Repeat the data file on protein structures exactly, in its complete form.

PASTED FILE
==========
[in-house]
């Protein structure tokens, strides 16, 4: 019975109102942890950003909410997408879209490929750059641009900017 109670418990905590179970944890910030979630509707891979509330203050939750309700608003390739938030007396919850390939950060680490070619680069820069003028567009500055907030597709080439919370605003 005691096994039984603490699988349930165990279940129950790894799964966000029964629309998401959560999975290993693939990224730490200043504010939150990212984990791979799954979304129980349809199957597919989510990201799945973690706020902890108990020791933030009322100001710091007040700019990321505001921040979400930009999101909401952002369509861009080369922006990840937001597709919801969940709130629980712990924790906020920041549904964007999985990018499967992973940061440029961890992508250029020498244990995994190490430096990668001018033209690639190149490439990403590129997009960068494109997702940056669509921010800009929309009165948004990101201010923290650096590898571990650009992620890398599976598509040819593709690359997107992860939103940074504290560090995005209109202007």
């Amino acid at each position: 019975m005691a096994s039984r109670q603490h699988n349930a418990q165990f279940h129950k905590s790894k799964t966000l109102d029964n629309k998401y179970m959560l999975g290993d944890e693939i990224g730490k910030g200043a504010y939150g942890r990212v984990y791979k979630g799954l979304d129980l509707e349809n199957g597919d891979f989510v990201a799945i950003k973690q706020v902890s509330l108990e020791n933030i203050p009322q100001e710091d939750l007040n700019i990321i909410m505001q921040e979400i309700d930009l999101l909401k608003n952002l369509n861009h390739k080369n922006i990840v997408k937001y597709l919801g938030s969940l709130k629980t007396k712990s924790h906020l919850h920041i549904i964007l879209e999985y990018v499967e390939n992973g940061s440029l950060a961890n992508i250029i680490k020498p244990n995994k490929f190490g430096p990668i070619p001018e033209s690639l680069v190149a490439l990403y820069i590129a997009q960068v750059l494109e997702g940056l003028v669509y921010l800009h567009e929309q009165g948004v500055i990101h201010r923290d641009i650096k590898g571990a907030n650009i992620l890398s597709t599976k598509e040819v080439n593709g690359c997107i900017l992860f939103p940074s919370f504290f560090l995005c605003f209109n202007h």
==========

[in-house]
């Protein structure tokens, strides 16, 4: 019975109102942890950003909410997408879209490929750059641009900017 109670418990905590179970944890910030979630509707891979509330203050939750309700608003390739938030007396919850390939950060680490070619680069820069003028567009500055907030597709080439919370605003 005691096994039984603490699988349930165990279940129950790894799964966000029964629309998401959560999975290993693939990224730490200043504010939150990212984990791979799954979304129980349809199957597919989510990201799945973690706020902890108990020791933030009322100001710091007040700019990321505001921040979400930009999101909401952002369509861009080369922006990840937001597709919801969940709130629980712990924790906020920041549904964007999985990018499967992973940061440029961890992508250029020498244990995994190490430096990668001018033209690639190149490439990403590129997009960068494109997702940056669509921010800009929309009165948004990101201010923290650096590898571990650009992620890398599976598509040819593709690359997107992860939103940074504290560090995005209109202007």
């Amino acid at each position: 019975m005691a096994s039984r109670q603490h699988n349930a418990q165990f279940h129950k905590s790894k799964t966000l109102d029964n629309k998401y179970m959560l999975g290993d944890e693939i990224g730490k910030g200043a504010y939150g942890r990212v984990y791979k979630g799954l979304d129980l509707e349809n199957g597919d891979f989510v990201a799945i950003k973690q706020v902890s509330l108990e020791n933030i203050p009322q100001e710091d939750l007040n700019i990321i909410m505001q921040e979400i309700d930009l999101l909401k608003n952002l369509n861009h390739k080369n922006i990840v997408k937001y597709l919801g938030s969940l709130k629980t007396k712990s924790h906020l919850h920041i549904i964007l879209e999985y990018v499967e390939n992973g940061s440029l950060a961890n992508i250029i680490k020498p244990n995994k490929f190490g430096p990668i070619p001018e033209s690639l680069v190149a490439l990403y820069i590129a997009q960068v750059l494109e997702g940056l003028v669509y921010l800009h567009e929309q009165g948004v500055i990101h201010r923290d641009i650096k590898g571990a907030n650009i992620l890398s597709t599976k598509e040819v080439n593709g690359c997107i900017l992860f939103p940074s919370f504290f560090l995005c605003f209109n202007h």